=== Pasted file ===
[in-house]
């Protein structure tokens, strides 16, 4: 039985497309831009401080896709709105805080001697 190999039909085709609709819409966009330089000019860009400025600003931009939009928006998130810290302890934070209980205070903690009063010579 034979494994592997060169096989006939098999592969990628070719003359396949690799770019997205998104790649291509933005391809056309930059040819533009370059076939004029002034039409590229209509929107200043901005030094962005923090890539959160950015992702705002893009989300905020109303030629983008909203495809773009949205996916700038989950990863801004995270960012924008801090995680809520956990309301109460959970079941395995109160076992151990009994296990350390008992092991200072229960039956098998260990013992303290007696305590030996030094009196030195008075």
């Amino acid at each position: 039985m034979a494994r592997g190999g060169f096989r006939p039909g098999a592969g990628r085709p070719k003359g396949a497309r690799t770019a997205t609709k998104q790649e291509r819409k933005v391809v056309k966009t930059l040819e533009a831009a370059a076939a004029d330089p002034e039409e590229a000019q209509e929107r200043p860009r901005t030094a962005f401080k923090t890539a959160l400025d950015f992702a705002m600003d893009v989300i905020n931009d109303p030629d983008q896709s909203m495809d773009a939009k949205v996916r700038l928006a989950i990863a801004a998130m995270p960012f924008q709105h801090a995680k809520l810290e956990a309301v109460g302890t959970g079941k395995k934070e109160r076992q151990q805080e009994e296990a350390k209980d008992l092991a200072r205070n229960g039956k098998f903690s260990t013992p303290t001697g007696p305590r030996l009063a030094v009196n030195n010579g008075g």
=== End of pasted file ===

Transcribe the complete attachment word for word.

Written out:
[in-house]
């Protein structure tokens, strides 16, 4: 039985497309831009401080896709709105805080001697 190999039909085709609709819409966009330089000019860009400025600003931009939009928006998130810290302890934070209980205070903690009063010579 034979494994592997060169096989006939098999592969990628070719003359396949690799770019997205998104790649291509933005391809056309930059040819533009370059076939004029002034039409590229209509929107200043901005030094962005923090890539959160950015992702705002893009989300905020109303030629983008909203495809773009949205996916700038989950990863801004995270960012924008801090995680809520956990309301109460959970079941395995109160076992151990009994296990350390008992092991200072229960039956098998260990013992303290007696305590030996030094009196030195008075």
């Amino acid at each position: 039985m034979a494994r592997g190999g060169f096989r006939p039909g098999a592969g990628r085709p070719k003359g396949a497309r690799t770019a997205t609709k998104q790649e291509r819409k933005v391809v056309k966009t930059l040819e533009a831009a370059a076939a004029d330089p002034e039409e590229a000019q209509e929107r200043p860009r901005t030094a962005f401080k923090t890539a959160l400025d950015f992702a705002m600003d893009v989300i905020n931009d109303p030629d983008q896709s909203m495809d773009a939009k949205v996916r700038l928006a989950i990863a801004a998130m995270p960012f924008q709105h801090a995680k809520l810290e956990a309301v109460g302890t959970g079941k395995k934070e109160r076992q151990q805080e009994e296990a350390k209980d008992l092991a200072r205070n229960g039956k098998f903690s260990t013992p303290t001697g007696p305590r030996l009063a030094v009196n030195n010579g008075g």